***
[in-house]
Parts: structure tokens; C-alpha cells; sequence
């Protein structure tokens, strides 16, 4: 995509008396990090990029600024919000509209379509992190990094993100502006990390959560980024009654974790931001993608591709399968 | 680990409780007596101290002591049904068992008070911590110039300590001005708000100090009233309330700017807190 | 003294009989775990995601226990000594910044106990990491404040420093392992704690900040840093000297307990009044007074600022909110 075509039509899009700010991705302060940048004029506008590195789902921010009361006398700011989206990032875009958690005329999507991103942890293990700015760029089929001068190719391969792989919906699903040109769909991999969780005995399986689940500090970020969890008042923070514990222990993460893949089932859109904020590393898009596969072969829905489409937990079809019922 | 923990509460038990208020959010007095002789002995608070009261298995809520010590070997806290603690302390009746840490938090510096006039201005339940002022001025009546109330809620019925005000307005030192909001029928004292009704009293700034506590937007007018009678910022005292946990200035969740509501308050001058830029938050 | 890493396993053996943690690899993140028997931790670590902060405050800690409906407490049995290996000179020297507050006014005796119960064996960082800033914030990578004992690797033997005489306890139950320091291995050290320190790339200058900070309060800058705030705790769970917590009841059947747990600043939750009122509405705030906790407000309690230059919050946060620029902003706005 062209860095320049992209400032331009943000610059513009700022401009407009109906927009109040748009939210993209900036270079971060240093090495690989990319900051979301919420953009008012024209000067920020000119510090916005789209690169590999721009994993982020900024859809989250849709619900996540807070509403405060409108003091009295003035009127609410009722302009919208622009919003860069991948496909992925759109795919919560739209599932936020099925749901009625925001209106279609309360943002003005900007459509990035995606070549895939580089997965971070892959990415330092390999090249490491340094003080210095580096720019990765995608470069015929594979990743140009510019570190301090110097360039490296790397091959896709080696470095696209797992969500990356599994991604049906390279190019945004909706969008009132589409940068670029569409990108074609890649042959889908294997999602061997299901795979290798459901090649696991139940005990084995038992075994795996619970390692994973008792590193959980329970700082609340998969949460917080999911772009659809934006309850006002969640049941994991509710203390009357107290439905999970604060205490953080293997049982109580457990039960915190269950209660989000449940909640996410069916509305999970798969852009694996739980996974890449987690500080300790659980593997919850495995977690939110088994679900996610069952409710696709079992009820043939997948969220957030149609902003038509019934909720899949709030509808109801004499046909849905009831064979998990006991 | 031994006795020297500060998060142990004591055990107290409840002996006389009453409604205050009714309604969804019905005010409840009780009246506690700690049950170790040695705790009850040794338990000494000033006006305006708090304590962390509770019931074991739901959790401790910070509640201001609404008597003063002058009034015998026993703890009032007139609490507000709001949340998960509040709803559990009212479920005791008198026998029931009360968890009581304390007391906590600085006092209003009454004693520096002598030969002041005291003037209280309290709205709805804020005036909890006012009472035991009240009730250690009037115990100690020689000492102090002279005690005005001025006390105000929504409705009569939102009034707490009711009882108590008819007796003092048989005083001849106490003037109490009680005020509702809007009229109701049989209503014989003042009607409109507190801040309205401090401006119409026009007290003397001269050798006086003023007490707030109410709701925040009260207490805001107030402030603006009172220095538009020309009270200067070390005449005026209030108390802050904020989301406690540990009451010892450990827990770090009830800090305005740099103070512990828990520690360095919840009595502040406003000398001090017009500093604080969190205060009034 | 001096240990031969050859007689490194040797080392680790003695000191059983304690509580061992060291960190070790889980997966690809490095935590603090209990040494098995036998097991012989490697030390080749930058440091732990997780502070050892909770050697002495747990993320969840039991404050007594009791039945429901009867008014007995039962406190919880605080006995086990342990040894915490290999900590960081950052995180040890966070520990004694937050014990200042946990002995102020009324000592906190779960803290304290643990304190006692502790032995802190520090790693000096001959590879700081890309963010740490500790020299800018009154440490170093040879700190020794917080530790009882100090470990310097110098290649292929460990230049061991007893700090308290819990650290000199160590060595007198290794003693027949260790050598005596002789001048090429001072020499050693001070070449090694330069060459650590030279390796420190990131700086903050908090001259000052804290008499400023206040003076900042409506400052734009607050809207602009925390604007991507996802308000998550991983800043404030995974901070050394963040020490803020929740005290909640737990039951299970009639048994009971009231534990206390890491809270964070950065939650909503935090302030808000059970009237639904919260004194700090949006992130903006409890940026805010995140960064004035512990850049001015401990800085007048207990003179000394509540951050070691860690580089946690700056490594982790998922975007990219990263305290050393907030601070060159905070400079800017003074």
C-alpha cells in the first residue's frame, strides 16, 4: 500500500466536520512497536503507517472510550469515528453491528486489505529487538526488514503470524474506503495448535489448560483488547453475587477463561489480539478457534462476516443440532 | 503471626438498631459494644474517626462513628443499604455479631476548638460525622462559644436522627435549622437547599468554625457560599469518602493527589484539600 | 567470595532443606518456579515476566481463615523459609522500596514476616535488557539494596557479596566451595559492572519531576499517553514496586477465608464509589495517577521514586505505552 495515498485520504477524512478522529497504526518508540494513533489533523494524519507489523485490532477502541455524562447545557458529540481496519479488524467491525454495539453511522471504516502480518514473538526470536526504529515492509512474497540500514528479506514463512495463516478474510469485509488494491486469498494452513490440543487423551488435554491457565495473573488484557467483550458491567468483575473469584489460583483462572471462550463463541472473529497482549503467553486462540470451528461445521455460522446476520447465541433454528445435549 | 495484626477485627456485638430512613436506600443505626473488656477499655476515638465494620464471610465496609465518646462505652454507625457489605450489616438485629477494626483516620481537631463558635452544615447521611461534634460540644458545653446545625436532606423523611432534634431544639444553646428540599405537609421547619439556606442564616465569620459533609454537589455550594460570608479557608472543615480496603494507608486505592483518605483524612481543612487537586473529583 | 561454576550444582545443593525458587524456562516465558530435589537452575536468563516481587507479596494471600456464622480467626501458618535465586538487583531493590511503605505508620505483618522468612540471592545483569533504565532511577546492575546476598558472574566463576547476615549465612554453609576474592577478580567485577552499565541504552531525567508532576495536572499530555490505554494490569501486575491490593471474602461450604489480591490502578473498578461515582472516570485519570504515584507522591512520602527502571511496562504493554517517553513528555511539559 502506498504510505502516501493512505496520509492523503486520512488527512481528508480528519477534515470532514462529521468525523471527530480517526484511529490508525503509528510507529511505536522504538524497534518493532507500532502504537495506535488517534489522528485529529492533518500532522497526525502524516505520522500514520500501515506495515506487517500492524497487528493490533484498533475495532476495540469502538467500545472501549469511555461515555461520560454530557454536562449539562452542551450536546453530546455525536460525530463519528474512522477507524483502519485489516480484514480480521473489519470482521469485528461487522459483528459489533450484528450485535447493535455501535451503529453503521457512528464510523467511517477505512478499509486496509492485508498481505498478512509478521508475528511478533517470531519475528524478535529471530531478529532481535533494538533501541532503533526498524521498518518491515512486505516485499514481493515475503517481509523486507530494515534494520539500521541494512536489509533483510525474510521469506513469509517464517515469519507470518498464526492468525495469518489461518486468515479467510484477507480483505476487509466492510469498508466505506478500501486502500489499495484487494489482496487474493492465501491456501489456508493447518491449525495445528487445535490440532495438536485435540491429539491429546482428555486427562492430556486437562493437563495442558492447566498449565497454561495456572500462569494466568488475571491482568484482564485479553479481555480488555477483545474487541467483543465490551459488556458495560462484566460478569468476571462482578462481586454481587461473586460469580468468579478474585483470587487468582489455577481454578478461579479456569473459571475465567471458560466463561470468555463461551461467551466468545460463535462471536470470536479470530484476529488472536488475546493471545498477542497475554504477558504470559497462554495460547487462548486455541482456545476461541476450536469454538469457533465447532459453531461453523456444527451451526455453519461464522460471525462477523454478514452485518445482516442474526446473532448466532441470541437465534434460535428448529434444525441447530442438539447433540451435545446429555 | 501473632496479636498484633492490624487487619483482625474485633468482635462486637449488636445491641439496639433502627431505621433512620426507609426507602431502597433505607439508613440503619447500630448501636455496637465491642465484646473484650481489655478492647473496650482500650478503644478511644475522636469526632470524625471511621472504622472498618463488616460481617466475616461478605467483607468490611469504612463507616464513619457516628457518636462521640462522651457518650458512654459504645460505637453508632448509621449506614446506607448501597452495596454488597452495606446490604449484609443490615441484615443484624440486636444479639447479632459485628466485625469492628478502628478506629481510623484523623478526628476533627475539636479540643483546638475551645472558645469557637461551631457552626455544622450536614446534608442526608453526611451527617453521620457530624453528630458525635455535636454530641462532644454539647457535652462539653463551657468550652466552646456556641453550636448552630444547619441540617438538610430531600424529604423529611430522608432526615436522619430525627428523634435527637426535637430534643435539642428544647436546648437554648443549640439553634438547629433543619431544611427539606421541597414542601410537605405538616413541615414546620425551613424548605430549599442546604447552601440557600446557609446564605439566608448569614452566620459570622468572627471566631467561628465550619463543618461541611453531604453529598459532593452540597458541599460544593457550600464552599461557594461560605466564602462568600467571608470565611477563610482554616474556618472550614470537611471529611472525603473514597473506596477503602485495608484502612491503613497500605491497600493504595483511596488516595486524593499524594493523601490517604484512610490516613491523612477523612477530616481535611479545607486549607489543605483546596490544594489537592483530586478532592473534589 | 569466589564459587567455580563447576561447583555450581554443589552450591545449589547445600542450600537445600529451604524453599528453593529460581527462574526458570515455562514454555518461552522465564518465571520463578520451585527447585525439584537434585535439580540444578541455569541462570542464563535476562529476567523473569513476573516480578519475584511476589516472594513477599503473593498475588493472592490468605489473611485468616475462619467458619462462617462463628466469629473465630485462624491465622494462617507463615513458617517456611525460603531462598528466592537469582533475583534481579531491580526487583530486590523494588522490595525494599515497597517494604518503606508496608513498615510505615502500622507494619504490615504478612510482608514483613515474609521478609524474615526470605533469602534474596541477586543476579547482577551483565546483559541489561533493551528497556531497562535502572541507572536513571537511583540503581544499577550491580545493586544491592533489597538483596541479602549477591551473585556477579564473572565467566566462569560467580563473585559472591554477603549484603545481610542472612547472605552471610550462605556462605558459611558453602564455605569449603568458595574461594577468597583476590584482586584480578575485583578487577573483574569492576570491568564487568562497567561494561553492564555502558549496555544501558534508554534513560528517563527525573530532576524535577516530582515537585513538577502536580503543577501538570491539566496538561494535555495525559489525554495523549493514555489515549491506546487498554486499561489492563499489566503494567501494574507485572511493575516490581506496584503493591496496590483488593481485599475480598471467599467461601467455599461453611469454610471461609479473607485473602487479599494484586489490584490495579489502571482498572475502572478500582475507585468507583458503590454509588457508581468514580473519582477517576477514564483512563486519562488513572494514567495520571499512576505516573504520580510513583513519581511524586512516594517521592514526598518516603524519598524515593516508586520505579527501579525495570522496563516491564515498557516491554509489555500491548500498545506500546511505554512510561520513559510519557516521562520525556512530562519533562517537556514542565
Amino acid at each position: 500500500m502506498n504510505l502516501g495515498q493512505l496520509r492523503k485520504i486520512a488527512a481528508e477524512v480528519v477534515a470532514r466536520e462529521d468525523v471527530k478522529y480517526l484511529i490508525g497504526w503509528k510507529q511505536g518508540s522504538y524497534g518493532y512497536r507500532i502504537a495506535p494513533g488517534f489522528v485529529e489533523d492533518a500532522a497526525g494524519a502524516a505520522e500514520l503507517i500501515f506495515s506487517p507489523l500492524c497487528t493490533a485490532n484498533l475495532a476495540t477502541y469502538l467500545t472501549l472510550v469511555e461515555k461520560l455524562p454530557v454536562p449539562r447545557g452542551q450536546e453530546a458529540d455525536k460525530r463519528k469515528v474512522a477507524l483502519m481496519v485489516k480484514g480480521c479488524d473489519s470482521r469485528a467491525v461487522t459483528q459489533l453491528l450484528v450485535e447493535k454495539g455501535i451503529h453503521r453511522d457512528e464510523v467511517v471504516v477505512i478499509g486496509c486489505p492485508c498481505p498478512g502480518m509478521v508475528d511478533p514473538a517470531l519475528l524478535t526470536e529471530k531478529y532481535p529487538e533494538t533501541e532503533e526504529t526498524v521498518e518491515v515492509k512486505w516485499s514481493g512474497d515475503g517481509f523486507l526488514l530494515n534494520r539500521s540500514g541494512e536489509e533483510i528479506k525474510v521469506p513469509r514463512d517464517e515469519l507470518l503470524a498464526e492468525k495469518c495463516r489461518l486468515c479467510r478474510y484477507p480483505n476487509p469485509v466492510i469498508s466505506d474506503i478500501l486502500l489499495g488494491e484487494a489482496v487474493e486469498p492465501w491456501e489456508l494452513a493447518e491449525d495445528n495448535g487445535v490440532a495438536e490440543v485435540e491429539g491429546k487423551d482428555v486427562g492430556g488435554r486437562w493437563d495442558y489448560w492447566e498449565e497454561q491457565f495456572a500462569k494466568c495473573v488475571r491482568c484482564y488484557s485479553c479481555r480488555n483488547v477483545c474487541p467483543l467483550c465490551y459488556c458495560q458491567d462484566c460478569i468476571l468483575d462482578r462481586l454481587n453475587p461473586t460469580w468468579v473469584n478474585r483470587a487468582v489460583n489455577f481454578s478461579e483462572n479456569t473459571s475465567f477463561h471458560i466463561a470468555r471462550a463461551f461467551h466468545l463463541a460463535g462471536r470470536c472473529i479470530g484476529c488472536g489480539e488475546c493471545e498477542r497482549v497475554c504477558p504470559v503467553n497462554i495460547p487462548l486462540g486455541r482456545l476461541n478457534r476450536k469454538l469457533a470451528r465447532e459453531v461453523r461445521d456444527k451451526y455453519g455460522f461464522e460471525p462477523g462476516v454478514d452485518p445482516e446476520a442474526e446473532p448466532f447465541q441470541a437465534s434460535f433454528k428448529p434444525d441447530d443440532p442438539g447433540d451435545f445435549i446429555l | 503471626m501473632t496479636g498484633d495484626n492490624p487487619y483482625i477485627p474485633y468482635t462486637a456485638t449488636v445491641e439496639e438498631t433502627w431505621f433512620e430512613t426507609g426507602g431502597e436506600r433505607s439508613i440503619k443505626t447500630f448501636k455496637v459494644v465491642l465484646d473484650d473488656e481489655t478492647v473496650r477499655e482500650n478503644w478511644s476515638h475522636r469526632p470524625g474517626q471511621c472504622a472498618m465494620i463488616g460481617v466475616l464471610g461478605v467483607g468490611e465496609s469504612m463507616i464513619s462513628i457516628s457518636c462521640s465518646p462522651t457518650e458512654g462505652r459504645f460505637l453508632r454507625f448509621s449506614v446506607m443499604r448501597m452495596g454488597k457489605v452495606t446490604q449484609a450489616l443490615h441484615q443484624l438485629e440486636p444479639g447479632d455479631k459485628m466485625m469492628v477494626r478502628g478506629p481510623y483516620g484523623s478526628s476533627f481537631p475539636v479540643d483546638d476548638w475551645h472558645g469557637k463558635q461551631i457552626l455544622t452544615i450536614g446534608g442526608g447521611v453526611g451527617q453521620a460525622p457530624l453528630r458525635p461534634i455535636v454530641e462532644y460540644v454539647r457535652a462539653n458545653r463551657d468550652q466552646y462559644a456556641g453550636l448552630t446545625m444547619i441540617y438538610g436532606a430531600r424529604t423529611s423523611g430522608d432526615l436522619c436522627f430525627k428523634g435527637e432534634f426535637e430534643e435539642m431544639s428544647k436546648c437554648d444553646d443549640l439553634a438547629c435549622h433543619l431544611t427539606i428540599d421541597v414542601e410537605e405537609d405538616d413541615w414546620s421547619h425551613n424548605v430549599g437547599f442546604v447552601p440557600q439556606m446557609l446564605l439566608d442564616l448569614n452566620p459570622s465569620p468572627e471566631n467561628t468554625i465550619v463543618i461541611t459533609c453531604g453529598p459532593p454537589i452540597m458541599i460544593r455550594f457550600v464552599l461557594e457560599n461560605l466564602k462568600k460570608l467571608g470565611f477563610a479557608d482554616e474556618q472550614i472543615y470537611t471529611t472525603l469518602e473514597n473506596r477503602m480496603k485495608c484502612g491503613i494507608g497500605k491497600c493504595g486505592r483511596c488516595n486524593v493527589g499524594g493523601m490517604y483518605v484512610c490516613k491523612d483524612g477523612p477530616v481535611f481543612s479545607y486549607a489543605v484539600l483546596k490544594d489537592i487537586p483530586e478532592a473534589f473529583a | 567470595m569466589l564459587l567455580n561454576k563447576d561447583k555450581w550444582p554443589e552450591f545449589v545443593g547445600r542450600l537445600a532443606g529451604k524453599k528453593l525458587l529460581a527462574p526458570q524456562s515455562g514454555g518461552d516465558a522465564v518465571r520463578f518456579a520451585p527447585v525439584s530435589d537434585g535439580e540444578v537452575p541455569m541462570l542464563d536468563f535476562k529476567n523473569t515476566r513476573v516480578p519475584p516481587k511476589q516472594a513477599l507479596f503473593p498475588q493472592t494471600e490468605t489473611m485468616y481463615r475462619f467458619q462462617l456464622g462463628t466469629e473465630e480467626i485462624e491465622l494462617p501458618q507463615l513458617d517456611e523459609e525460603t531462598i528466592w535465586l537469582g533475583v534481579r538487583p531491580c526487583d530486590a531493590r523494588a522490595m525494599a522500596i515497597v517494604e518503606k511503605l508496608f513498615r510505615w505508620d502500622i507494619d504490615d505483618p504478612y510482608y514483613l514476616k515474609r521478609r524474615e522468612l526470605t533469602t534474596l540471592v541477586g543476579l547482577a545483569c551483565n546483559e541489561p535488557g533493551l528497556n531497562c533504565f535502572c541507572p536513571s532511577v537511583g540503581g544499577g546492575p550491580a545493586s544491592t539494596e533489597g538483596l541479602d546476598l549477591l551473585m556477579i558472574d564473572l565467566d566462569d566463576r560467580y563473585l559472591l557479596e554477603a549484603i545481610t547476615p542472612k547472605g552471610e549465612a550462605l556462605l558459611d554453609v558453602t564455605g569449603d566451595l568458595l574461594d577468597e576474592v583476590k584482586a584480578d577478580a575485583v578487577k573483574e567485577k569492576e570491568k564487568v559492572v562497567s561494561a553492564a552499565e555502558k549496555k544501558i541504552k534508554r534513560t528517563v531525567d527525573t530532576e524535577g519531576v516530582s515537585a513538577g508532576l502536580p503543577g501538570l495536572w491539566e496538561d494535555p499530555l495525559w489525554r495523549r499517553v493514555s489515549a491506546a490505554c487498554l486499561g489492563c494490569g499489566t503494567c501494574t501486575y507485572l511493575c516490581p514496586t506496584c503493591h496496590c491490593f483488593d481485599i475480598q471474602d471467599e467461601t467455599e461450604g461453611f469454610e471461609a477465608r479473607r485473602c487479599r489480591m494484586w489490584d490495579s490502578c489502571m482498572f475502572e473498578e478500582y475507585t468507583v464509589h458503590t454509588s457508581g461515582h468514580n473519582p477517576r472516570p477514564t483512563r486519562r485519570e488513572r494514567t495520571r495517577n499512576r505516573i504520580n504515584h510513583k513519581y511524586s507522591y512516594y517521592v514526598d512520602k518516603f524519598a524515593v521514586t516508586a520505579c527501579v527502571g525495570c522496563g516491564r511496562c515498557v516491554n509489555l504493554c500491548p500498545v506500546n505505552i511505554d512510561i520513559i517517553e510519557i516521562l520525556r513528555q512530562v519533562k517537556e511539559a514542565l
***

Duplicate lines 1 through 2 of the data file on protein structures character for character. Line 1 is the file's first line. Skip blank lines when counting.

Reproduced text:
[in-house]
Parts: structure tokens; C-alpha cells; sequence